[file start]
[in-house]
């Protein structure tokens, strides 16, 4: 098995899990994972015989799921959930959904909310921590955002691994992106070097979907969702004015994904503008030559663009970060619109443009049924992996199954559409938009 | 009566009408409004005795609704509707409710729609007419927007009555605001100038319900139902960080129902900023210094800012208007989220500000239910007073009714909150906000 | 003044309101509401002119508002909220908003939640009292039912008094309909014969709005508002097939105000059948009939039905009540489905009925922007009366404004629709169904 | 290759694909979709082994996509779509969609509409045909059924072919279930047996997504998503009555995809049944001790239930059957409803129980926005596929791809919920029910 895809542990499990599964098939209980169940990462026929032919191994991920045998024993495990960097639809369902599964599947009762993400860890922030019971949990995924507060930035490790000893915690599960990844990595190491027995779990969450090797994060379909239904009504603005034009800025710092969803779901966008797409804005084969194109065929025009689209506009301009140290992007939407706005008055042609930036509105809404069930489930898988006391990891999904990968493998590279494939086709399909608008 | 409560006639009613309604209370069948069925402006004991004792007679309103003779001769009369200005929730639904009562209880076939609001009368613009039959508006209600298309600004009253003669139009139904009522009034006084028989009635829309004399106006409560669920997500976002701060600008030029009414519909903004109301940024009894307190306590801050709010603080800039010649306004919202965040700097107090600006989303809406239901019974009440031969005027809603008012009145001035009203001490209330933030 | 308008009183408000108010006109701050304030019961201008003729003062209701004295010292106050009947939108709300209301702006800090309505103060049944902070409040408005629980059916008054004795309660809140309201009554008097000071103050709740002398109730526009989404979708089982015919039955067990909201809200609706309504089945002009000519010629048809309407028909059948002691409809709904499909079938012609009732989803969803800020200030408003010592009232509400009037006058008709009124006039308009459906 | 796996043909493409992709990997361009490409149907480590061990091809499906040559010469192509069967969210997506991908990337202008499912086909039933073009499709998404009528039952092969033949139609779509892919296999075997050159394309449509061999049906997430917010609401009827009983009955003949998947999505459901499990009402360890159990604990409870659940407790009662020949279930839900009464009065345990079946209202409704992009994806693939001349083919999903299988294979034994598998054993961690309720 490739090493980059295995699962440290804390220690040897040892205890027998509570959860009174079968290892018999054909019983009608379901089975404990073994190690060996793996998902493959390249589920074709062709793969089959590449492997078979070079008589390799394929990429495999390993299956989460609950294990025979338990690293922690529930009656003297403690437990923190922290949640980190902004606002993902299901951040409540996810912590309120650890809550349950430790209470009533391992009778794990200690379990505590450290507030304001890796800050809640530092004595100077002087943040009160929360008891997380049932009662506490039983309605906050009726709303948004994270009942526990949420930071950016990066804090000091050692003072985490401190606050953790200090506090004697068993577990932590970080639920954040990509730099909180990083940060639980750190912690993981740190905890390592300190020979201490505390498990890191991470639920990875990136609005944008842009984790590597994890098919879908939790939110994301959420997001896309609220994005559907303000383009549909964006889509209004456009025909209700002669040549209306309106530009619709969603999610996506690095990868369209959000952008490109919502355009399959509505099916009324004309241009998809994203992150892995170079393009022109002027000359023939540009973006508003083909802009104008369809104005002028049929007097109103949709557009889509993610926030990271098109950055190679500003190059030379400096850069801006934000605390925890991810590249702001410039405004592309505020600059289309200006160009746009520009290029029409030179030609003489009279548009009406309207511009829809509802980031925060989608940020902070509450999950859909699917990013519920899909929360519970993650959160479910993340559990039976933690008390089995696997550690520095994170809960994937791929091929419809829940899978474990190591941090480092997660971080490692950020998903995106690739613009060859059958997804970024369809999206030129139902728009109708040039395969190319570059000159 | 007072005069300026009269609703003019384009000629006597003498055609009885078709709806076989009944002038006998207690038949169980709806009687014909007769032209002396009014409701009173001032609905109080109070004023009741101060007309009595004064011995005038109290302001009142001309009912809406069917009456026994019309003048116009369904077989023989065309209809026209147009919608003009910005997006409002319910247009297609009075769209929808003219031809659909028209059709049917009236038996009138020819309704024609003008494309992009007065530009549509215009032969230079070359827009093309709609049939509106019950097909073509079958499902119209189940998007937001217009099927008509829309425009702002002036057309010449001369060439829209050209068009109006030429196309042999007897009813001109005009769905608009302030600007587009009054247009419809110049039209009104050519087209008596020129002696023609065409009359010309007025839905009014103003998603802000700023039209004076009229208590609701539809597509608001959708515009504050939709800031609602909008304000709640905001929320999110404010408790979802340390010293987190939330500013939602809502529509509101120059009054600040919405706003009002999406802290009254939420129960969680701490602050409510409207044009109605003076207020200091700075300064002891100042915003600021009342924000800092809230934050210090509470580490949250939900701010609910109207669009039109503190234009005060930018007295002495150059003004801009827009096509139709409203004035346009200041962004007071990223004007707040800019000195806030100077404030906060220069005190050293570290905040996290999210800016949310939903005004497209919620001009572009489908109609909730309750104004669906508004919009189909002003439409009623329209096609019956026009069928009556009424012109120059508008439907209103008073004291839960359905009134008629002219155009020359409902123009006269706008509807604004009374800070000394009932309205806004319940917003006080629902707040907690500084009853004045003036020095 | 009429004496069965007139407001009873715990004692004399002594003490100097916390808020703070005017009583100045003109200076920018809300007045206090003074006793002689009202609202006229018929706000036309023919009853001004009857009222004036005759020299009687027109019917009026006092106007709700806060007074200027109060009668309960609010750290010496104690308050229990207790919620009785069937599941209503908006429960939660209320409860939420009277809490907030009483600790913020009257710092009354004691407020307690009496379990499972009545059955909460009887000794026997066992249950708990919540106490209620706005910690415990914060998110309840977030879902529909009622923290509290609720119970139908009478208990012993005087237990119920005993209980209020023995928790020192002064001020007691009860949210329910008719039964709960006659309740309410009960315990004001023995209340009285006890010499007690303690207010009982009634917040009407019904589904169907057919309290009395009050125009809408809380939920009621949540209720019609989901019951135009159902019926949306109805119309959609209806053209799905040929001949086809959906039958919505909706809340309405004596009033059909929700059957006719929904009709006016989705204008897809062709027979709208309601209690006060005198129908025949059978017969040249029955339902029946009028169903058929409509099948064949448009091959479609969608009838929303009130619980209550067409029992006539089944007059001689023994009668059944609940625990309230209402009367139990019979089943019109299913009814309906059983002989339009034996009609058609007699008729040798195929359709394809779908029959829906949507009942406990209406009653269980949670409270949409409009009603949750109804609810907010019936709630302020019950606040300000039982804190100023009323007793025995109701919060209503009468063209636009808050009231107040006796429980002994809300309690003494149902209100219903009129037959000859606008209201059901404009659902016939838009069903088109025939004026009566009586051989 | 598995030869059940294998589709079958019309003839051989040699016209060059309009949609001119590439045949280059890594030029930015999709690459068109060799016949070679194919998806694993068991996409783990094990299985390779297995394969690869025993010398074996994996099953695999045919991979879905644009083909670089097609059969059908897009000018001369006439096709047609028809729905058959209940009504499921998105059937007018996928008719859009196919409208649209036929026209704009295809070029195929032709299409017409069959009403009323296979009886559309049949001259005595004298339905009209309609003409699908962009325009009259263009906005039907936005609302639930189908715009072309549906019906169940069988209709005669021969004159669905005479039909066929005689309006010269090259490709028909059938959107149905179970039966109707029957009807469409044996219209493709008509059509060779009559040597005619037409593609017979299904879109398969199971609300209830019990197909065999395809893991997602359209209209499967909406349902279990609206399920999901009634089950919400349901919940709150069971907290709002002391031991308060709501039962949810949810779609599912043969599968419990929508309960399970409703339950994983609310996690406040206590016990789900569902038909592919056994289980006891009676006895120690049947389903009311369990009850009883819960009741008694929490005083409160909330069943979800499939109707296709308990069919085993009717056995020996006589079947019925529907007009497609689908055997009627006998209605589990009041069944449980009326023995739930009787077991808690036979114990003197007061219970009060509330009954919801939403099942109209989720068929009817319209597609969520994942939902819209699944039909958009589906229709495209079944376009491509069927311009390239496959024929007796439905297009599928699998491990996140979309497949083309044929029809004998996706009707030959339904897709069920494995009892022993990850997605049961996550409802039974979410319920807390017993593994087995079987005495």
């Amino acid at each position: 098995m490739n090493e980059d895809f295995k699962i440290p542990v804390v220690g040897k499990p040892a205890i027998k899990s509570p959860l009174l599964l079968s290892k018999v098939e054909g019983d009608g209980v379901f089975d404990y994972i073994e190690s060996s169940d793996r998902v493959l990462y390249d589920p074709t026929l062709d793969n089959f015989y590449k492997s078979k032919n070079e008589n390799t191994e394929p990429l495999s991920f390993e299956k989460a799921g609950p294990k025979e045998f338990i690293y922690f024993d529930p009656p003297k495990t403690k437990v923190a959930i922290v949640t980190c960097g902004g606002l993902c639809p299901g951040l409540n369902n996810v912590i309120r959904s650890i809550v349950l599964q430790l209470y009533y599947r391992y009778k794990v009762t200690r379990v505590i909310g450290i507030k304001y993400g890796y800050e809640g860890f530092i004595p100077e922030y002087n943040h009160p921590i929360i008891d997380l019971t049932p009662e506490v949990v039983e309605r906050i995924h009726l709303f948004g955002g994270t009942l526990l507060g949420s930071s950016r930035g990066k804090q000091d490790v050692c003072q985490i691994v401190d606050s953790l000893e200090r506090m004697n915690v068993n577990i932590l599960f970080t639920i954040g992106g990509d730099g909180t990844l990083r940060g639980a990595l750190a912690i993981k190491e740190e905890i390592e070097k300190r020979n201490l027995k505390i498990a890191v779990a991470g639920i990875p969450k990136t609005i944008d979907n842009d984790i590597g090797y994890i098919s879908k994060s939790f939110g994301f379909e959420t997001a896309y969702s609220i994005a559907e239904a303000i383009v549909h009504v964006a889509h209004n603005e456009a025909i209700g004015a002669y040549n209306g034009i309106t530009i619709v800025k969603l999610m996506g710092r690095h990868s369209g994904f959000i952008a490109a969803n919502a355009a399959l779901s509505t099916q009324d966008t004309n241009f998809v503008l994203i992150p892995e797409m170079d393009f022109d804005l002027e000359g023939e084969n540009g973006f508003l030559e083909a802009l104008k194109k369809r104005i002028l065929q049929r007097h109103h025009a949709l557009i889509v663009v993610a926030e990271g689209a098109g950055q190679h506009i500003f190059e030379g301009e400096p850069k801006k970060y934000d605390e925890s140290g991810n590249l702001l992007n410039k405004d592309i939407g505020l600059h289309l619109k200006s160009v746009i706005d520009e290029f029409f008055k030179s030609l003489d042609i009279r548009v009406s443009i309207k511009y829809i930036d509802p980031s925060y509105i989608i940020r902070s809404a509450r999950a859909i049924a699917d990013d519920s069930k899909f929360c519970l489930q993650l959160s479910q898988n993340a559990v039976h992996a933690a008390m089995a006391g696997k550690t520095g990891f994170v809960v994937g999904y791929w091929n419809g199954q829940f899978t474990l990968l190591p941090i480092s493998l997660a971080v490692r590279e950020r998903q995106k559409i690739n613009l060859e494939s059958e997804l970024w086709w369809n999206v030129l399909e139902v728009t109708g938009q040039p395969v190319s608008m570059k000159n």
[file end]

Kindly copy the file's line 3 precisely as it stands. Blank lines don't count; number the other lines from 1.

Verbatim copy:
């Amino acid at each position: 098995m490739n090493e980059d895809f295995k699962i440290p542990v804390v220690g040897k499990p040892a205890i027998k899990s509570p959860l009174l599964l079968s290892k018999v098939e054909g019983d009608g209980v379901f089975d404990y994972i073994e190690s060996s169940d793996r998902v493959l990462y390249d589920p074709t026929l062709d793969n089959f015989y590449k492997s078979k032919n070079e008589n390799t191994e394929p990429l495999s991920f390993e299956k989460a799921g609950p294990k025979e045998f338990i690293y922690f024993d529930p009656p003297k495990t403690k437990v923190a959930i922290v949640t980190c960097g902004g606002l993902c639809p299901g951040l409540n369902n996810v912590i309120r959904s650890i809550v349950l599964q430790l209470y009533y599947r391992y009778k794990v009762t200690r379990v505590i909310g450290i507030k304001y993400g890796y800050e809640g860890f530092i004595p100077e922030y002087n943040h009160p921590i929360i008891d997380l019971t049932p009662e506490v949990v039983e309605r906050i995924h009726l709303f948004g955002g994270t009942l526990l507060g949420s930071s950016r930035g990066k804090q000091d490790v050692c003072q985490i691994v401190d606050s953790l000893e200090r506090m004697n915690v068993n577990i932590l599960f970080t639920i954040g992106g990509d730099g909180t990844l990083r940060g639980a990595l750190a912690i993981k190491e740190e905890i390592e070097k300190r020979n201490l027995k505390i498990a890191v779990a991470g639920i990875p969450k990136t609005i944008d979907n842009d984790i590597g090797y994890i098919s879908k994060s939790f939110g994301f379909e959420t997001a896309y969702s609220i994005a559907e239904a303000i383009v549909h009504v964006a889509h209004n603005e456009a025909i209700g004015a002669y040549n209306g034009i309106t530009i619709v800025k969603l999610m996506g710092r690095h990868s369209g994904f959000i952008a490109a969803n919502a355009a399959l779901s509505t099916q009324d966008t004309n241009f998809v503008l994203i992150p892995e797409m170079d393009f022109d804005l002027e000359g023939e084969n540009g973006f508003l030559e083909a802009l104008k194109k369809r104005i002028l065929q049929r007097h109103h025009a949709l557009i889509v663009v993610a926030e990271g689209a098109g950055q190679h506009i500003f190059e030379g301009e400096p850069k801006k970060y934000d605390e925890s140290g991810n590249l702001l992007n410039k405004d592309i939407g505020l600059h289309l619109k200006s160009v746009i706005d520009e290029f029409f008055k030179s030609l003489d042609i009279r548009v009406s443009i309207k511009y829809i930036d509802p980031s925060y509105i989608i940020r902070s809404a509450r999950a859909i049924a699917d990013d519920s069930k899909f929360c519970l489930q993650l959160s479910q898988n993340a559990v039976h992996a933690a008390m089995a006391g696997k550690t520095g990891f994170v809960v994937g999904y791929w091929n419809g199954q829940f899978t474990l990968l190591p941090i480092s493998l997660a971080v490692r590279e950020r998903q995106k559409i690739n613009l060859e494939s059958e997804l970024w086709w369809n999206v030129l399909e139902v728009t109708g938009q040039p395969v190319s608008m570059k000159n």